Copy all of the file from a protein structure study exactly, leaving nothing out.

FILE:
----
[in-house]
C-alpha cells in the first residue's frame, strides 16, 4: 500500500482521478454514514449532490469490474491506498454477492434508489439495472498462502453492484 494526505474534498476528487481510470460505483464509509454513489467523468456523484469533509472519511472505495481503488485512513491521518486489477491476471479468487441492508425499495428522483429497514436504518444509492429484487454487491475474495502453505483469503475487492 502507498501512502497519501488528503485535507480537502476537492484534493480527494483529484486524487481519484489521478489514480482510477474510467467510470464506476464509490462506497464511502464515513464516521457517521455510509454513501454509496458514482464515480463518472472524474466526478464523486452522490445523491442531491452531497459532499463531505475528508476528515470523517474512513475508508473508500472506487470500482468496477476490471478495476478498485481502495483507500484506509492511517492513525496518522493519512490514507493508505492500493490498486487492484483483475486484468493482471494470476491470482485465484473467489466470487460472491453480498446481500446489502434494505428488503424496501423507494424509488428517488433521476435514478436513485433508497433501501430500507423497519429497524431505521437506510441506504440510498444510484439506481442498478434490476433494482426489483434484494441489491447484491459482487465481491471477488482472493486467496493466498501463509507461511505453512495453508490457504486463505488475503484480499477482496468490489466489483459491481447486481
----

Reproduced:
[in-house]
C-alpha cells in the first residue's frame, strides 16, 4: 500500500482521478454514514449532490469490474491506498454477492434508489439495472498462502453492484 494526505474534498476528487481510470460505483464509509454513489467523468456523484469533509472519511472505495481503488485512513491521518486489477491476471479468487441492508425499495428522483429497514436504518444509492429484487454487491475474495502453505483469503475487492 502507498501512502497519501488528503485535507480537502476537492484534493480527494483529484486524487481519484489521478489514480482510477474510467467510470464506476464509490462506497464511502464515513464516521457517521455510509454513501454509496458514482464515480463518472472524474466526478464523486452522490445523491442531491452531497459532499463531505475528508476528515470523517474512513475508508473508500472506487470500482468496477476490471478495476478498485481502495483507500484506509492511517492513525496518522493519512490514507493508505492500493490498486487492484483483475486484468493482471494470476491470482485465484473467489466470487460472491453480498446481500446489502434494505428488503424496501423507494424509488428517488433521476435514478436513485433508497433501501430500507423497519429497524431505521437506510441506504440510498444510484439506481442498478434490476433494482426489483434484494441489491447484491459482487465481491471477488482472493486467496493466498501463509507461511505453512495453508490457504486463505488475503484480499477482496468490489466489483459491481447486481